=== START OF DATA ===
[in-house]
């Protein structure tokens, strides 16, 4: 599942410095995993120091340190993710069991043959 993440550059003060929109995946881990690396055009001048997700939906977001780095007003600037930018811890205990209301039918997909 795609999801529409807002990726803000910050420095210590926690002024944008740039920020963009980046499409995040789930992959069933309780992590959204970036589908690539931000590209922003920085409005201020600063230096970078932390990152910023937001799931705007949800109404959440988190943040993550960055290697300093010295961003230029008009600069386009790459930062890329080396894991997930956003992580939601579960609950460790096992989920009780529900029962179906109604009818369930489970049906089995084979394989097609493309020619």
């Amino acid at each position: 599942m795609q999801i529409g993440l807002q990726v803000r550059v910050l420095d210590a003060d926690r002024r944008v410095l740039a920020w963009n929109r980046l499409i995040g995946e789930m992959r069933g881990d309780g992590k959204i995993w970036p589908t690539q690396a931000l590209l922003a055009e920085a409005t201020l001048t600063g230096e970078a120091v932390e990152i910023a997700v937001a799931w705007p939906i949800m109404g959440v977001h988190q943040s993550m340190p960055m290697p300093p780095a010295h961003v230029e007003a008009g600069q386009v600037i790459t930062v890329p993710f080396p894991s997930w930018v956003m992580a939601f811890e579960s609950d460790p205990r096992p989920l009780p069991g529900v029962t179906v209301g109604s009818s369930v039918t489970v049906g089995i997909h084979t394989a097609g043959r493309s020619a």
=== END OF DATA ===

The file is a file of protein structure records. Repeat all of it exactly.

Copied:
[in-house]
């Protein structure tokens, strides 16, 4: 599942410095995993120091340190993710069991043959 993440550059003060929109995946881990690396055009001048997700939906977001780095007003600037930018811890205990209301039918997909 795609999801529409807002990726803000910050420095210590926690002024944008740039920020963009980046499409995040789930992959069933309780992590959204970036589908690539931000590209922003920085409005201020600063230096970078932390990152910023937001799931705007949800109404959440988190943040993550960055290697300093010295961003230029008009600069386009790459930062890329080396894991997930956003992580939601579960609950460790096992989920009780529900029962179906109604009818369930489970049906089995084979394989097609493309020619």
């Amino acid at each position: 599942m795609q999801i529409g993440l807002q990726v803000r550059v910050l420095d210590a003060d926690r002024r944008v410095l740039a920020w963009n929109r980046l499409i995040g995946e789930m992959r069933g881990d309780g992590k959204i995993w970036p589908t690539q690396a931000l590209l922003a055009e920085a409005t201020l001048t600063g230096e970078a120091v932390e990152i910023a997700v937001a799931w705007p939906i949800m109404g959440v977001h988190q943040s993550m340190p960055m290697p300093p780095a010295h961003v230029e007003a008009g600069q386009v600037i790459t930062v890329p993710f080396p894991s997930w930018v956003m992580a939601f811890e579960s609950d460790p205990r096992p989920l009780p069991g529900v029962t179906v209301g109604s009818s369930v039918t489970v049906g089995i997909h084979t394989a097609g043959r493309s020619a």